The tight end position is one of the most difficult when it comes to transitioning from the college game to the NFL level. Not only do tight ends need to learn complex route schemes, but they are often asked to understand blocking in both the run and passing games. Considering all the variables, it’s extremely rare to see any rookie tight end break out.
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Some tight ends — such as George Kittle, Mark Andrews, Travis Kelce and Zach Ertz — broke out in their second seasons, but others needed even more time before they became useful fantasy assets. Austin Hooper, Darren Waller and Tyler Higbee all broke out in their third or fourth seasons.
In fantasy football drafts, the elite tight ends come with high draft capital, and there are only so many of them. If you miss out at the beginning of your draft, it’s crucial that you snag one or two of these late-round targets who have shown the upside to suggest they can make the next leap.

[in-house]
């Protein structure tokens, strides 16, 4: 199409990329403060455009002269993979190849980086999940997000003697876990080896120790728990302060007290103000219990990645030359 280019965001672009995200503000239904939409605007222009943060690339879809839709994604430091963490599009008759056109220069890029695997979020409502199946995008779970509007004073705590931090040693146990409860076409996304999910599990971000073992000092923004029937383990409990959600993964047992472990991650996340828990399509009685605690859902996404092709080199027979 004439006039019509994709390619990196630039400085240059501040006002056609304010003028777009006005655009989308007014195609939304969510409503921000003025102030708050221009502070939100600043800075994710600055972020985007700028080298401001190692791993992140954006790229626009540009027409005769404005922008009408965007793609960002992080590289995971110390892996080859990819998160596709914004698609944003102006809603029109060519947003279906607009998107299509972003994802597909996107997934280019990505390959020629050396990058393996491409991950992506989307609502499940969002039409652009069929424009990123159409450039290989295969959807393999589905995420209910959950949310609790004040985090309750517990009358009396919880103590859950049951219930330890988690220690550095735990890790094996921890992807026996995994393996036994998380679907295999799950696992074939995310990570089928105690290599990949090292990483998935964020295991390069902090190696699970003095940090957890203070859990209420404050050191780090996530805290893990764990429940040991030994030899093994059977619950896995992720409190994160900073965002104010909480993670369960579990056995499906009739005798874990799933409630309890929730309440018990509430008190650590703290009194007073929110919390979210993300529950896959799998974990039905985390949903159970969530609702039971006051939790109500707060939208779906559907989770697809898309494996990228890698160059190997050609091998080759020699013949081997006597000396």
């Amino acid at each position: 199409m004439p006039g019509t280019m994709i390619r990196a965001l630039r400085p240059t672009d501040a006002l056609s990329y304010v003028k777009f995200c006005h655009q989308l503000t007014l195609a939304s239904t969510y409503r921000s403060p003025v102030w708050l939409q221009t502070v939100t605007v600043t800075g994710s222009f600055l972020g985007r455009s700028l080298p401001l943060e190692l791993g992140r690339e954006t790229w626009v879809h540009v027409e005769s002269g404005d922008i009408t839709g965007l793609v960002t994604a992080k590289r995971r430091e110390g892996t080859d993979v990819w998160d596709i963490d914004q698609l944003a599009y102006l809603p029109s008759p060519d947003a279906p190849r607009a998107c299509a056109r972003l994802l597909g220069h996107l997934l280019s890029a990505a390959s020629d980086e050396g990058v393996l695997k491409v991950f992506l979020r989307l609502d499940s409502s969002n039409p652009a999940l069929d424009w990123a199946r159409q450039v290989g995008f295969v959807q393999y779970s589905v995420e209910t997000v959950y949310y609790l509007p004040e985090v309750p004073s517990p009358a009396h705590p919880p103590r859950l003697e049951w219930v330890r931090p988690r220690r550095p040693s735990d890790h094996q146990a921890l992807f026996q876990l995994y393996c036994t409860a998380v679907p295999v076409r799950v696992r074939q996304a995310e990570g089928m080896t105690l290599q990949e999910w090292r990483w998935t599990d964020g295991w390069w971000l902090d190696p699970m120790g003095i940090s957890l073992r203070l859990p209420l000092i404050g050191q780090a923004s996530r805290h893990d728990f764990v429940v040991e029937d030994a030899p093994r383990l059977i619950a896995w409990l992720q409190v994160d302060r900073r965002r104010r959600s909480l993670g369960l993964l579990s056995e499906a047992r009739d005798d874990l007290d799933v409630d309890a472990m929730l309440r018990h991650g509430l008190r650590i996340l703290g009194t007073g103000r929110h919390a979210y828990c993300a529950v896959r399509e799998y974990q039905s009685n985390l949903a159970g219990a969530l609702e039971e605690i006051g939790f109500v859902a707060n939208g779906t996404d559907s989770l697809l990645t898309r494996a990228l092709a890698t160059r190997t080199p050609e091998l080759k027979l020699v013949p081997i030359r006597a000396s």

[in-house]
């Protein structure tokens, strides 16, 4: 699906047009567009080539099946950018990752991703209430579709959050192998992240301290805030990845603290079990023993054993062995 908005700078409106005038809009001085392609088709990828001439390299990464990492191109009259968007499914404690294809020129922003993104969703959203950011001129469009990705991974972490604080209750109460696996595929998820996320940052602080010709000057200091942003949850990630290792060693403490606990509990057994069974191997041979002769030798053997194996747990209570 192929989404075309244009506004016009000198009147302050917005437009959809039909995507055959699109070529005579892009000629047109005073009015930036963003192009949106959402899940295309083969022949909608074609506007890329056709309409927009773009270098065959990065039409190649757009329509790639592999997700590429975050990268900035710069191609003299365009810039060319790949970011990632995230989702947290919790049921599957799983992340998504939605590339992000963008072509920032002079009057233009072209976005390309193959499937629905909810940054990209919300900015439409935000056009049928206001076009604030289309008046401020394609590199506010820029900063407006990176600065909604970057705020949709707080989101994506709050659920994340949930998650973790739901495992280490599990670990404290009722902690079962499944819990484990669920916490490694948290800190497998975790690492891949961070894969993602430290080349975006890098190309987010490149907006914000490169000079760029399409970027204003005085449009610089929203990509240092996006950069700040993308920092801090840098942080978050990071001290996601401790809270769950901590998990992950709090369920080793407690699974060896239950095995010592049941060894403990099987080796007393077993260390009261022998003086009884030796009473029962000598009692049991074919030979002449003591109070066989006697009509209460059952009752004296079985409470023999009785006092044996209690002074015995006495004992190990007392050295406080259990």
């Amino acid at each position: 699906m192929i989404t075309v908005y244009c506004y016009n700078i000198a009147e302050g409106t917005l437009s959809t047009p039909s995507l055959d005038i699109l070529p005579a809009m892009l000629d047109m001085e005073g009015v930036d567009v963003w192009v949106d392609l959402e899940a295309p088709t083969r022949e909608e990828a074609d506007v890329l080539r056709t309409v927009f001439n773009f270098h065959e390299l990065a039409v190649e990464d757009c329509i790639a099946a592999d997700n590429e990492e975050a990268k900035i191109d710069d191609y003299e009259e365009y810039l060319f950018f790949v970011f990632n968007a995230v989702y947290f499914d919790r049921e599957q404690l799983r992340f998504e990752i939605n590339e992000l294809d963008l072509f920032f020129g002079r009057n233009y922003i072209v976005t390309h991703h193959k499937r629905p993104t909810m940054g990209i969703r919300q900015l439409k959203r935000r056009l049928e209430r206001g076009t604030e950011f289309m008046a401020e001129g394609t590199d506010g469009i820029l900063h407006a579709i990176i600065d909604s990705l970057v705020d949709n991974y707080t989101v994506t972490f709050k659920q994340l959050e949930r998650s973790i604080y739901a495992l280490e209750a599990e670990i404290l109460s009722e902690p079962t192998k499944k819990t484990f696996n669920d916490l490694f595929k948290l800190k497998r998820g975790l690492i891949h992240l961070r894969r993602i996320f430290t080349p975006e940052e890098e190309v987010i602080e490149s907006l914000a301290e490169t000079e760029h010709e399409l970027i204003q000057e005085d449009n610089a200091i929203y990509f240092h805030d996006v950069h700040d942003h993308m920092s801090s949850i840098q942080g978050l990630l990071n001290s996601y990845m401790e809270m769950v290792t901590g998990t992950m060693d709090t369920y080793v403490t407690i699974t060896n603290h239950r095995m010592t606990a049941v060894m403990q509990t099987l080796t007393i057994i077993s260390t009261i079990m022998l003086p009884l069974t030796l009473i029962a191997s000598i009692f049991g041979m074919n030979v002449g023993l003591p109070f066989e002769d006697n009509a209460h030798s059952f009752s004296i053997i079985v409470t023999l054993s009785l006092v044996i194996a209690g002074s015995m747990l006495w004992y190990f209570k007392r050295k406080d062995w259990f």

In this series of articles, I’m looking at the breakout potential at the tight end position, focusing on players entering their second, third and fourth seasons. I'll take a look at their current situations to see if they have a clear path to targets and then analyze what they've done in the NFL to this point to determine whether they have shown the upside to break out in 2020.
The Atlanta Falcons traded for Hayden Hurst this offseason after deciding not to bring back starting tight end Austin Hooper. Hurst was used sparingly during his first two years with the Baltimore Ravens, playing fewer snaps and running fewer routes than tight ends Mark Andrews and Nick Boyle. As the expected No. 1 tight end for the Falcons, Hurst has the chance to be an every-down player in an offense that projects to throw much more often than the Ravens.